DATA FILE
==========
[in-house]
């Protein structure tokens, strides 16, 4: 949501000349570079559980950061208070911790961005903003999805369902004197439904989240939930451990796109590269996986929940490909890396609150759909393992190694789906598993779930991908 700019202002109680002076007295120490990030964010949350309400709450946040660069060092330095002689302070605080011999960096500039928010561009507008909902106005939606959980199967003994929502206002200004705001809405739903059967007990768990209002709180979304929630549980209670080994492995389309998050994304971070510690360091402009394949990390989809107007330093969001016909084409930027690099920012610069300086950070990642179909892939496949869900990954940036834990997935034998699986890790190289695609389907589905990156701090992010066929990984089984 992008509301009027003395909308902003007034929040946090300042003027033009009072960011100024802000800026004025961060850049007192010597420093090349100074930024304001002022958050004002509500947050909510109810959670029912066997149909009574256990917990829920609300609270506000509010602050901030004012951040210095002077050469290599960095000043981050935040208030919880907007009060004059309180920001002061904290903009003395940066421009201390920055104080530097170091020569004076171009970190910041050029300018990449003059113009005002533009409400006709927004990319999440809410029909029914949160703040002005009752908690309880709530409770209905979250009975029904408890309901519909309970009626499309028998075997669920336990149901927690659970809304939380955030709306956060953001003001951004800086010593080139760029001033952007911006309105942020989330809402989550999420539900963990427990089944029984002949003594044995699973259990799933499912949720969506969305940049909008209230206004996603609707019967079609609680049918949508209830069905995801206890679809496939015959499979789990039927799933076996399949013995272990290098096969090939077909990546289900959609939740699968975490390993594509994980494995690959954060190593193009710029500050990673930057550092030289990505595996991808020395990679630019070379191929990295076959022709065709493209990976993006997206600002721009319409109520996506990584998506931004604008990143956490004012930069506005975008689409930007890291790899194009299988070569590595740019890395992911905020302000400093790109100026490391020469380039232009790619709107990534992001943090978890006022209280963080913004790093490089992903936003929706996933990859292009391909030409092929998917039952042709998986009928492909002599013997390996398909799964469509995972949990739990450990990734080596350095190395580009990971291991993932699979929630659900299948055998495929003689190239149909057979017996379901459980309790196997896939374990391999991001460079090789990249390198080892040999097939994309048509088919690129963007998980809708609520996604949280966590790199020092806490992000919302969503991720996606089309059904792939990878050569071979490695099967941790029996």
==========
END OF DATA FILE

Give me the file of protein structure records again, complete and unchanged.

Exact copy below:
[in-house]
């Protein structure tokens, strides 16, 4: 949501000349570079559980950061208070911790961005903003999805369902004197439904989240939930451990796109590269996986929940490909890396609150759909393992190694789906598993779930991908 700019202002109680002076007295120490990030964010949350309400709450946040660069060092330095002689302070605080011999960096500039928010561009507008909902106005939606959980199967003994929502206002200004705001809405739903059967007990768990209002709180979304929630549980209670080994492995389309998050994304971070510690360091402009394949990390989809107007330093969001016909084409930027690099920012610069300086950070990642179909892939496949869900990954940036834990997935034998699986890790190289695609389907589905990156701090992010066929990984089984 992008509301009027003395909308902003007034929040946090300042003027033009009072960011100024802000800026004025961060850049007192010597420093090349100074930024304001002022958050004002509500947050909510109810959670029912066997149909009574256990917990829920609300609270506000509010602050901030004012951040210095002077050469290599960095000043981050935040208030919880907007009060004059309180920001002061904290903009003395940066421009201390920055104080530097170091020569004076171009970190910041050029300018990449003059113009005002533009409400006709927004990319999440809410029909029914949160703040002005009752908690309880709530409770209905979250009975029904408890309901519909309970009626499309028998075997669920336990149901927690659970809304939380955030709306956060953001003001951004800086010593080139760029001033952007911006309105942020989330809402989550999420539900963990427990089944029984002949003594044995699973259990799933499912949720969506969305940049909008209230206004996603609707019967079609609680049918949508209830069905995801206890679809496939015959499979789990039927799933076996399949013995272990290098096969090939077909990546289900959609939740699968975490390993594509994980494995690959954060190593193009710029500050990673930057550092030289990505595996991808020395990679630019070379191929990295076959022709065709493209990976993006997206600002721009319409109520996506990584998506931004604008990143956490004012930069506005975008689409930007890291790899194009299988070569590595740019890395992911905020302000400093790109100026490391020469380039232009790619709107990534992001943090978890006022209280963080913004790093490089992903936003929706996933990859292009391909030409092929998917039952042709998986009928492909002599013997390996398909799964469509995972949990739990450990990734080596350095190395580009990971291991993932699979929630659900299948055998495929003689190239149909057979017996379901459980309790196997896939374990391999991001460079090789990249390198080892040999097939994309048509088919690129963007998980809708609520996604949280966590790199020092806490992000919302969503991720996606089309059904792939990878050569071979490695099967941790029996």